receive radiation beams to all parts of the body, with shielding over certain parts of the
body. On the following day, you will receive etoposide through the catheter over 4 hours.
You will then have 2 days of rest, followed by your transplant of stem cells. The stem
cells will be infused into your vein. The infusion can last from 30 minutes to several
If you are assigned to the rituximab group, you will also receive rituximab once a week for
4 weeks by vein over 4-8 hours. The first dose will be given on the first day you receive
etoposide. If you are receiving a mismatched-related allogeneic stem cell transplant or an
unrelated allogeneic stem cell transplant, you will also receive Thymoglobulin by vein on
the 3 days before the stem cell infusion. This is given to decrease the risk of GVHD and
graft rejection in mismatched transplants.
In addition, you may receive a supportive care drug called palifermin (Kepivance®), which
is a human keratinocyte growth factor (KGF) produced by recombinant DNA technology in E.
coli. Its use has been shown to decrease mucositis resulting from high dose chemotherapy
used in stem cell transplantation. You may receive palifermin for 3 days before starting
radiation therapy, and for 2 days beginning on the day of your stem cell infusion. You may
not receive palifermin but you will still receive transplant.
After you blood counts have normalized following your stem cell transplant, you will start
taking imatinib mesylate by mouth only if your disease has the Philadelphia chromosome (Ph+
ALL). Approximately 25-30% of adults with ALL harbor the Philadelphia chromosome. You will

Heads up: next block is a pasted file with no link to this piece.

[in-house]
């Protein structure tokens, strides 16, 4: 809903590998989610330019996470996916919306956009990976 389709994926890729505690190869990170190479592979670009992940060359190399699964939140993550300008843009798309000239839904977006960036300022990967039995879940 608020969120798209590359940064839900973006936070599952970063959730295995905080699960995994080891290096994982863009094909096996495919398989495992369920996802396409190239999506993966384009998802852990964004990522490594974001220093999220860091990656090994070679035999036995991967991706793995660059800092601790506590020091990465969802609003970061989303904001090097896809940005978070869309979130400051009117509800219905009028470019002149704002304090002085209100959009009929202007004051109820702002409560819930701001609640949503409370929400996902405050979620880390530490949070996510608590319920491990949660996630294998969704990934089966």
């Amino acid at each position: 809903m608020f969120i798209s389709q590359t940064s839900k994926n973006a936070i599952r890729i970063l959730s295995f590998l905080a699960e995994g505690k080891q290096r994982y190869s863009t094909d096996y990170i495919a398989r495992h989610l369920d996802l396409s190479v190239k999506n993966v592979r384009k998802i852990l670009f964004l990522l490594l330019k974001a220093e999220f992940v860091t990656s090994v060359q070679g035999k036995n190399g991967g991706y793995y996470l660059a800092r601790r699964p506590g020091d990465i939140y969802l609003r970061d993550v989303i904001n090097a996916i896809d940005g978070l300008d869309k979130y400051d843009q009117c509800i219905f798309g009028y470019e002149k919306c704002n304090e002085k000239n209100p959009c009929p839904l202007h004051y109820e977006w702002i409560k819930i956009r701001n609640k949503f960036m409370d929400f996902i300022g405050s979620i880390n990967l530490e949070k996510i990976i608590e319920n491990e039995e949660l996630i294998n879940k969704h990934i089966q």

take it once a day until 1 year after your transplant. Imatinib mesylate should be taken
with a meal and a glass of water, preferably in the morning. The dose will be gradually
increased as long as you don't experience severe side effects. If severe side effects occur,
imatinib will be stopped, either temporarily or permanently.
You will receive several other medications to help the treatment work and to help decrease
the risk of infections while your immune system is weak. Tacrolimus and methotrexate will
be given to decrease the risk of GVHD. The tacrolimus will be started on the day before the
transplant and will continue for up to 6 months. Tacrolimus is given by vein at first and
then by mouth when you are able to eat. Methotrexate is given by vein on Days 1, 3, 6, and
11 after the transplant.
Sulfamethoxazole (Bactrim) or pentamidine will be given to fight bacteria. Bactrim is given
by mouth when your blood counts are good. Pentamidine is given by vein when the counts are
low. Acyclovir will be given at first by vein and then Valtrex (valacyclovir) will be given